The main advantages of the in-vessel system over others are more efficient composting process and a decreased number of pathogens resulting in a safer and more valuable end product. In-vessel composting can maintain a rapid decomposition process year-round regardless of external ambient conditions. Disadvantages of the enclosed vessel method include high capital and operational costs due to the use of computerized equipment and skilled labour. In-vessel composters are generally more automated than active or static pile systems and can produce a top quality finished product on a consistent basis.
Do investigate the costs associated with building this type of facility.
Don’t forget that the materials need to be aerated by turning them.
Site Selection for Composting
If the production facility where the compost is to be made falls under the Agricultural Operation Practices Act (AOPA), contact the Natural Resources Conservation Board (NRCB) regarding site selection.
There are several factors to consider when choosing a composting site:
Buffer to Sensitive Land Uses
- The site must have sufficient area for the volume of manure to be composted and should have sufficient area for future expansion.
- Consideration should be given to the space required for operation of the equipment at the site.
- Take into account the impact on the farm residence and any neighbouring residences.
Appropriate separation or buffer distances between the composting operation and nearby water resources (surface and groundwater) and neighbouring homes can help to minimize the impact of any odour associated with raw materials, protect the water resources from possible contamination, and also meet the regulations.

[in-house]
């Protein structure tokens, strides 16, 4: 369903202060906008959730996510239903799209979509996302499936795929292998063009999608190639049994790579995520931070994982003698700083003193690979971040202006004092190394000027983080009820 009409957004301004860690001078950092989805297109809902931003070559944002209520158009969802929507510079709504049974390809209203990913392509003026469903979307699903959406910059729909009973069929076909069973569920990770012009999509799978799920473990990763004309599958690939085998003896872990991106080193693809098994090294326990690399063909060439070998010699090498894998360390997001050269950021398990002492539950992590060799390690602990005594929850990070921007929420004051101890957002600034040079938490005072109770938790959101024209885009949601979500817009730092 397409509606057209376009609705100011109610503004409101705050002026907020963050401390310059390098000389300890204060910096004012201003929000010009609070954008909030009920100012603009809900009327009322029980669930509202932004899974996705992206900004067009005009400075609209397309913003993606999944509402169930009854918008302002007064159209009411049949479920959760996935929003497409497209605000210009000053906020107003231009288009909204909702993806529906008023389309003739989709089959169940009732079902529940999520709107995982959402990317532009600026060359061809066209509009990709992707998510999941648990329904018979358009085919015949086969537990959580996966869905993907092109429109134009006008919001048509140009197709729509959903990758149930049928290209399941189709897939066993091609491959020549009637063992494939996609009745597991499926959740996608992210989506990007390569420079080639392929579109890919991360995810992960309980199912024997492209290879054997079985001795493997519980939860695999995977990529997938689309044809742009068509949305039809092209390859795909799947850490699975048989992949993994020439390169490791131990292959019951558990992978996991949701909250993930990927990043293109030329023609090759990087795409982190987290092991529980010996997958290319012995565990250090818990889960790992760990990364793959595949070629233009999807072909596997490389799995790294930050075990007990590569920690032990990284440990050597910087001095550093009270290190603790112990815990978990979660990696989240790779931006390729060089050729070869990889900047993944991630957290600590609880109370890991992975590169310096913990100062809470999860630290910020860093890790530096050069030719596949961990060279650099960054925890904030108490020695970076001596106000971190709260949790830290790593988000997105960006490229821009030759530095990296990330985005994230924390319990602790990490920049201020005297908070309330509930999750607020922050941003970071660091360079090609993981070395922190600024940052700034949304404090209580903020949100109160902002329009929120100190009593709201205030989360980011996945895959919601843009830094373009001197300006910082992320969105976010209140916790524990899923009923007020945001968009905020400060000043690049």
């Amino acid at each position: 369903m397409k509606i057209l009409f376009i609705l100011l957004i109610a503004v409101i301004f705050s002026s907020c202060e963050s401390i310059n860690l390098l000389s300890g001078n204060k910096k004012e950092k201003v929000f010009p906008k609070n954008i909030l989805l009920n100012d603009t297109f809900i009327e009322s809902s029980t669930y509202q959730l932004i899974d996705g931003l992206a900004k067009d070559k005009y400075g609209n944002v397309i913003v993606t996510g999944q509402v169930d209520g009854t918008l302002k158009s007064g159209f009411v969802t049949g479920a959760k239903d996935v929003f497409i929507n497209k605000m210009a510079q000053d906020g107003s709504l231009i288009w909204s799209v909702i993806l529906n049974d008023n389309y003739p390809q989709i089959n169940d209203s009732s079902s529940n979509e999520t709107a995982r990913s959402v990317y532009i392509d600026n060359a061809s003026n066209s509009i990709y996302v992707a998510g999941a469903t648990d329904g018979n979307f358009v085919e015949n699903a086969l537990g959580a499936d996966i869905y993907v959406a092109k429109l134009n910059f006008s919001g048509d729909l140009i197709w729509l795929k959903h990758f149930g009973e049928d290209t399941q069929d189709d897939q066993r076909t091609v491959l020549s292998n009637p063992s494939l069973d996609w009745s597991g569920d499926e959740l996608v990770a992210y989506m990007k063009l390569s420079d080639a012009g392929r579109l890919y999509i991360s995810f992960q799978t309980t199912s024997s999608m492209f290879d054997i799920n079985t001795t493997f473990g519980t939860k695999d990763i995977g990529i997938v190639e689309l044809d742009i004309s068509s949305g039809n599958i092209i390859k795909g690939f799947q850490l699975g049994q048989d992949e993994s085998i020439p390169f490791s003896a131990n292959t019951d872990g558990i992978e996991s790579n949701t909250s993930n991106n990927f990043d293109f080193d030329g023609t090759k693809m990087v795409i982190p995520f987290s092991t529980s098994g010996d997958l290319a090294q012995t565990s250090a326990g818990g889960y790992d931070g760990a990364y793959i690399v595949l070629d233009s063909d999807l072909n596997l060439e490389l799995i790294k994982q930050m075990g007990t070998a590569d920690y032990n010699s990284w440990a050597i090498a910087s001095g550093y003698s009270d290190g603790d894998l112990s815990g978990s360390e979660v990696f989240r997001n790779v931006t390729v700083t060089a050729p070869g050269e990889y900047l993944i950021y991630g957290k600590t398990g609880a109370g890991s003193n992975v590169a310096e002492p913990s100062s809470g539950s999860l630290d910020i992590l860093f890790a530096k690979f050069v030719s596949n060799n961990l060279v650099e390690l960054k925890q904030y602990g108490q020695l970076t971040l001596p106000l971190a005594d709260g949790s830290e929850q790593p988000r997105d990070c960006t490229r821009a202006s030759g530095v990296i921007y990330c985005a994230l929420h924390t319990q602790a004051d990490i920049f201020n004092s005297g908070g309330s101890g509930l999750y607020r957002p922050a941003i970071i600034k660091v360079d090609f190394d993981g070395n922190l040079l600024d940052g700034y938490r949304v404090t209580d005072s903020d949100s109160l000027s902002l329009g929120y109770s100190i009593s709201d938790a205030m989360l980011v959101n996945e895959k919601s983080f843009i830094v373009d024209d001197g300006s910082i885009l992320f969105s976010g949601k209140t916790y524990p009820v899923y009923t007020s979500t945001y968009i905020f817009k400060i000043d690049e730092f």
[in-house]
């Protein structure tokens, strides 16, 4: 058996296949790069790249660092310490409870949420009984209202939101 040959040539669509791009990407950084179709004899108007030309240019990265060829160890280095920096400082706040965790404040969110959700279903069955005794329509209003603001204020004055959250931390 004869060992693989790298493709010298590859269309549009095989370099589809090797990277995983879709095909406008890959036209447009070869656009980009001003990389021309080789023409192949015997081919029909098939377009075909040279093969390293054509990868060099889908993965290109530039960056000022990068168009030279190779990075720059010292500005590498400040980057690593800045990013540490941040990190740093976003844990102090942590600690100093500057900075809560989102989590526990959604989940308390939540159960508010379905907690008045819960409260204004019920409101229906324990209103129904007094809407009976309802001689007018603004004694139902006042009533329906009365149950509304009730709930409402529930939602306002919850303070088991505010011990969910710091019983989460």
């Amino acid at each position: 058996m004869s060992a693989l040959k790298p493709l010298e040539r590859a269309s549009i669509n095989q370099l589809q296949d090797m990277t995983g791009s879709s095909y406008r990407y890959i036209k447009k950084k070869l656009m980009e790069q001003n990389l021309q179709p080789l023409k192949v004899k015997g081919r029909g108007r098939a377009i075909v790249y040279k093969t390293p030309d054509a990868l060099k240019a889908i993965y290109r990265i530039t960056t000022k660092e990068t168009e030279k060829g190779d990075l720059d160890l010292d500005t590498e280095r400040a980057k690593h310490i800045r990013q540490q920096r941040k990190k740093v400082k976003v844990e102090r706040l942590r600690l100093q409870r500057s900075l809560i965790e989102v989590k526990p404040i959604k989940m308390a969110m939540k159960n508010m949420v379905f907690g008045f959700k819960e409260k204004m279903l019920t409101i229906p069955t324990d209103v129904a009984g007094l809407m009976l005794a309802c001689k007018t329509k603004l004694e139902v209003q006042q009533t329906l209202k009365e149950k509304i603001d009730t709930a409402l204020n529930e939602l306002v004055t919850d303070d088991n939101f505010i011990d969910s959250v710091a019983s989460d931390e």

Figure 5. General site layout recommendations for composting facilities.
Protection of Water Resources
- Choose the location that has compacted soil or an impervious surface to reduce the seepage of the nutrient into the groundwater.
- The site must be sloped between 2 to 4%.
- The site must have a moderate to well drained soil surface.
- The site must be visible and have an easy access to hauling and storage.
- The site must have a permanent water diversion that works to keep surface runoff away from compost storage areas.
- Placement of manure storage, stacking or composting area should be a safe distance from floodways, wells or springs.
There are both federal and provincial regulations governing compost. Both Alberta Environment and the Natural Resources Conservation Board (NRCB) are responsible for provincial regulations. The NRCB administers a one-window approach for confined feeding operations and for the compliance monitoring and enforcement of province-wide standards under the Agricultural Operation Practices Act (AOPA). On-farm manure composting is regulated by AOPA. Guidelines for locating compost facilities are found in Section 3 of the Standards and Administration Regulation of AOPA. Prior to setting up a composting facility, contact the NRCB to be advised on how the regulations affect you.
The Canadian Food Inspection Agency (CFIA) Fertilizer Act regulates the sale of all compost in Canada. The label for both bagged and bulk sales of compost from any individual must comply with CFIA standards. Contact CFIA with the proposed labels prior to selling compost.
Compost has numerous agronomic and horticultural uses. It can be used as a soil amendment, fertilizer supplement, top dressing for pastures and hay crops, mulch for homes and gardens, and a potting mix component. In these examples, the compost increases the water and nutrient retention of the soil, provides a porous medium for roots to grow in, increases the organic matter and decreases the bulk density or penetration resistance.
Table 5. Manure composting troubleshooting
|The inside of the windrow is dry||Not enough water||Add water when turning the windrow|